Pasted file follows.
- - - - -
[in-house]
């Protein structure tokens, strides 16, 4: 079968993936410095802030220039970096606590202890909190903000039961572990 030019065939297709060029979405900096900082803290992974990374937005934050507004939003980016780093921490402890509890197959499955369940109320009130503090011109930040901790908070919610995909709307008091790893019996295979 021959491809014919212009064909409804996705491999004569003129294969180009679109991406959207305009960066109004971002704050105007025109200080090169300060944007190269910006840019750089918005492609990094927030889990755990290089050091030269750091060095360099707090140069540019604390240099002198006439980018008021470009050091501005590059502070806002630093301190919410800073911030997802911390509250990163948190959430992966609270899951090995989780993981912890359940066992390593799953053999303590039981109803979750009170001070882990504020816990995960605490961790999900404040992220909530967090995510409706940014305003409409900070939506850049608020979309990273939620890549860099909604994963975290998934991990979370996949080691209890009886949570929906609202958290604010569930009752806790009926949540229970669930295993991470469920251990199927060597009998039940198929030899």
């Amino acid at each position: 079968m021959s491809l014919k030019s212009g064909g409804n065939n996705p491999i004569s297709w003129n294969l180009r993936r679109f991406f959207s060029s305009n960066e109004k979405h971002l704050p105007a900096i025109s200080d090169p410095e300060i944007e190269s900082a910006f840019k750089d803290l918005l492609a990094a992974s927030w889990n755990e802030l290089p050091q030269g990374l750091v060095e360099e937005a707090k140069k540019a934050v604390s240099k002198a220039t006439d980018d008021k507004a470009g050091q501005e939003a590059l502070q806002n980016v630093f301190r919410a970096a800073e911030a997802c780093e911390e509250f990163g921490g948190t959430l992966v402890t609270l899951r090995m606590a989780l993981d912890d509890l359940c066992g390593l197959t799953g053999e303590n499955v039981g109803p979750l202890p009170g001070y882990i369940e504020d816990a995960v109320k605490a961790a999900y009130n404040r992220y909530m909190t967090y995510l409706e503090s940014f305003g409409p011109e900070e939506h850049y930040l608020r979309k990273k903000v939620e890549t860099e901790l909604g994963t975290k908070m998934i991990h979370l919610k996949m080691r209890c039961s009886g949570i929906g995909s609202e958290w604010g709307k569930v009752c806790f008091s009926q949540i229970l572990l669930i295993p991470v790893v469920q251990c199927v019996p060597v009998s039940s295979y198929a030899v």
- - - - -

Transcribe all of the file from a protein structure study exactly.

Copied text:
[in-house]
């Protein structure tokens, strides 16, 4: 079968993936410095802030220039970096606590202890909190903000039961572990 030019065939297709060029979405900096900082803290992974990374937005934050507004939003980016780093921490402890509890197959499955369940109320009130503090011109930040901790908070919610995909709307008091790893019996295979 021959491809014919212009064909409804996705491999004569003129294969180009679109991406959207305009960066109004971002704050105007025109200080090169300060944007190269910006840019750089918005492609990094927030889990755990290089050091030269750091060095360099707090140069540019604390240099002198006439980018008021470009050091501005590059502070806002630093301190919410800073911030997802911390509250990163948190959430992966609270899951090995989780993981912890359940066992390593799953053999303590039981109803979750009170001070882990504020816990995960605490961790999900404040992220909530967090995510409706940014305003409409900070939506850049608020979309990273939620890549860099909604994963975290998934991990979370996949080691209890009886949570929906609202958290604010569930009752806790009926949540229970669930295993991470469920251990199927060597009998039940198929030899």
């Amino acid at each position: 079968m021959s491809l014919k030019s212009g064909g409804n065939n996705p491999i004569s297709w003129n294969l180009r993936r679109f991406f959207s060029s305009n960066e109004k979405h971002l704050p105007a900096i025109s200080d090169p410095e300060i944007e190269s900082a910006f840019k750089d803290l918005l492609a990094a992974s927030w889990n755990e802030l290089p050091q030269g990374l750091v060095e360099e937005a707090k140069k540019a934050v604390s240099k002198a220039t006439d980018d008021k507004a470009g050091q501005e939003a590059l502070q806002n980016v630093f301190r919410a970096a800073e911030a997802c780093e911390e509250f990163g921490g948190t959430l992966v402890t609270l899951r090995m606590a989780l993981d912890d509890l359940c066992g390593l197959t799953g053999e303590n499955v039981g109803p979750l202890p009170g001070y882990i369940e504020d816990a995960v109320k605490a961790a999900y009130n404040r992220y909530m909190t967090y995510l409706e503090s940014f305003g409409p011109e900070e939506h850049y930040l608020r979309k990273k903000v939620e890549t860099e901790l909604g994963t975290k908070m998934i991990h979370l919610k996949m080691r209890c039961s009886g949570i929906g995909s609202e958290w604010g709307k569930v009752c806790f008091s009926q949540i229970l572990l669930i295993p991470v790893v469920q251990c199927v019996p060597v009998s039940s295979y198929a030899v």